Sandra D. Lane, Robert A. Rubinstein, Occeana Fair, Katie Farkouh, Melaica Delgado, Tanya S. McGee, Kinley Gaudette, Paul Ciavarri, Maureen Thompson, Md Koushik Ahmed
"Action anthropology and public policy change: Lead poisoning in Syracuse, NY," co-authored by Distinguished Professor of Anthropology Robert Rubinstein, was published in the Annals of Anthropological Practice.
"Adoption Of Standard Medical Deduction Increased SNAP Enrollment And Benefits In 21 Participating States," co-authored by Professors Jun Li and Colleen Heflin, and Ph.D. student Dongmei Zuo, was published in Health Affairs.
Colleen Heflin, William Clay Fannin, Leonard Lopoo
"Local Control, Discretion, and Administrative Burden: SNAP Interview Waivers and Caseloads During the COVID-19 Pandemic," co-authored by Maxwell faculty members Colleen Heflin and Leonard Lopoo, and doctoral student William Clay Fannin, was published in The American Review of Public Administration.
“Suicide was always a men’s issue,” says Michiko Ueda-Ballmer, associate professor of public administration and international affairs. During the pandemic, “suddenly, women’s suffering became visible.” For the first time, “the government was forced to confront an approach to suicide prevention that had previously focused exclusively on middle-aged men.”
"Service-Connected Disability and Poverty Among US Veterans," co-authored by sociologists Andrew London, Scott Landes and Janet Wilmoth, was published in "The Oxford Handbook of the Sociology of Disability."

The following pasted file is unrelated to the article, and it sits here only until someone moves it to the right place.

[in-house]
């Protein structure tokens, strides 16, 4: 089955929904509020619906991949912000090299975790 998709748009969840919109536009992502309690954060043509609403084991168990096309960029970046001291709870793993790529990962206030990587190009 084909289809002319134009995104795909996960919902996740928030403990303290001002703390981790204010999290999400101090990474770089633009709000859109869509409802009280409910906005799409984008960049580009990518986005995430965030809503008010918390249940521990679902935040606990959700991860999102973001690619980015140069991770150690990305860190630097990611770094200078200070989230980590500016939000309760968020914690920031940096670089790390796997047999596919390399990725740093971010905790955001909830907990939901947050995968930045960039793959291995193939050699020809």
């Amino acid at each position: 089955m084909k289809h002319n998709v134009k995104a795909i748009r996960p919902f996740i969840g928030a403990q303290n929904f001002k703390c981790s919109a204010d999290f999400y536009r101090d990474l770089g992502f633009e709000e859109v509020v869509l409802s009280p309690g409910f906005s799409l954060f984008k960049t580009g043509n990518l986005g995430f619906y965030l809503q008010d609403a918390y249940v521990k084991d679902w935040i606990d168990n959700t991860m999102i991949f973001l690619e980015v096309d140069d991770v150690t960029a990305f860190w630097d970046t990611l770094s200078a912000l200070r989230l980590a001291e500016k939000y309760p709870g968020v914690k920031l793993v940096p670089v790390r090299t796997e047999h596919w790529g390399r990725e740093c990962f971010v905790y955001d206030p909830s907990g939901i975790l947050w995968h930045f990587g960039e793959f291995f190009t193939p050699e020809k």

"I believe that all three of these areas are important: business support, education and especially taking care of veterans' families. It is very important to support families. And, of course, support in the healthcare sector is fundamental," says retired Vice Adm. Robert Murret, professor of practice of public administration and international affairs.
In one study, University Professor Jennifer Karas Montez and other researchers found that, if every state simply implemented the same policy environment as Connecticut, “The U.S. would increase its life expectancy by roughly two years,” she says. “That is a massive increase.”
"The Social and Community Consequences of the Opioid Epidemic," co-authored by Colleen Heflin, professor of public administration and international affairs, was published in The ANNALS of the Academy of Political and Social Science.